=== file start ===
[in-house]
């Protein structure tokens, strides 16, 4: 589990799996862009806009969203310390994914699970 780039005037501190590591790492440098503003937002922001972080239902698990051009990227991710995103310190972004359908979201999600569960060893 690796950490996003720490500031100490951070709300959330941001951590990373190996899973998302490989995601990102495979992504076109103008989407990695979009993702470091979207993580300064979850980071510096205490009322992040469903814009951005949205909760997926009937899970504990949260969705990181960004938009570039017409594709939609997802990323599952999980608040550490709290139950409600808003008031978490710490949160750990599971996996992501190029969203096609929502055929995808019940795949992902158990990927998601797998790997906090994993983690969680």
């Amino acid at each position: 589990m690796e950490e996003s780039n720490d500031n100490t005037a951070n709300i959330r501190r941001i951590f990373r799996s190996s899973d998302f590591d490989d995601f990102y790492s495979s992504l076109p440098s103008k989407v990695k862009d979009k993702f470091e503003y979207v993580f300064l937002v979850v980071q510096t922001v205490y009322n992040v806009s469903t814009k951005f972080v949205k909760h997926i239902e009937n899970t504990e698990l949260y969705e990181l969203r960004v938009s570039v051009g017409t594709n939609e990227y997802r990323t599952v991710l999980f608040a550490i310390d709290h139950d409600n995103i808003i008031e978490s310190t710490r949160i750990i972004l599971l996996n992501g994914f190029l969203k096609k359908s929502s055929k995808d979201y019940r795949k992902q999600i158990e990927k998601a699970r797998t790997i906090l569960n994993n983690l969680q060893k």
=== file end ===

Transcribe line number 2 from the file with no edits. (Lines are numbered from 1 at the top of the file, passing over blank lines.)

């Protein structure tokens, strides 16, 4: 589990799996862009806009969203310390994914699970 780039005037501190590591790492440098503003937002922001972080239902698990051009990227991710995103310190972004359908979201999600569960060893 690796950490996003720490500031100490951070709300959330941001951590990373190996899973998302490989995601990102495979992504076109103008989407990695979009993702470091979207993580300064979850980071510096205490009322992040469903814009951005949205909760997926009937899970504990949260969705990181960004938009570039017409594709939609997802990323599952999980608040550490709290139950409600808003008031978490710490949160750990599971996996992501190029969203096609929502055929995808019940795949992902158990990927998601797998790997906090994993983690969680």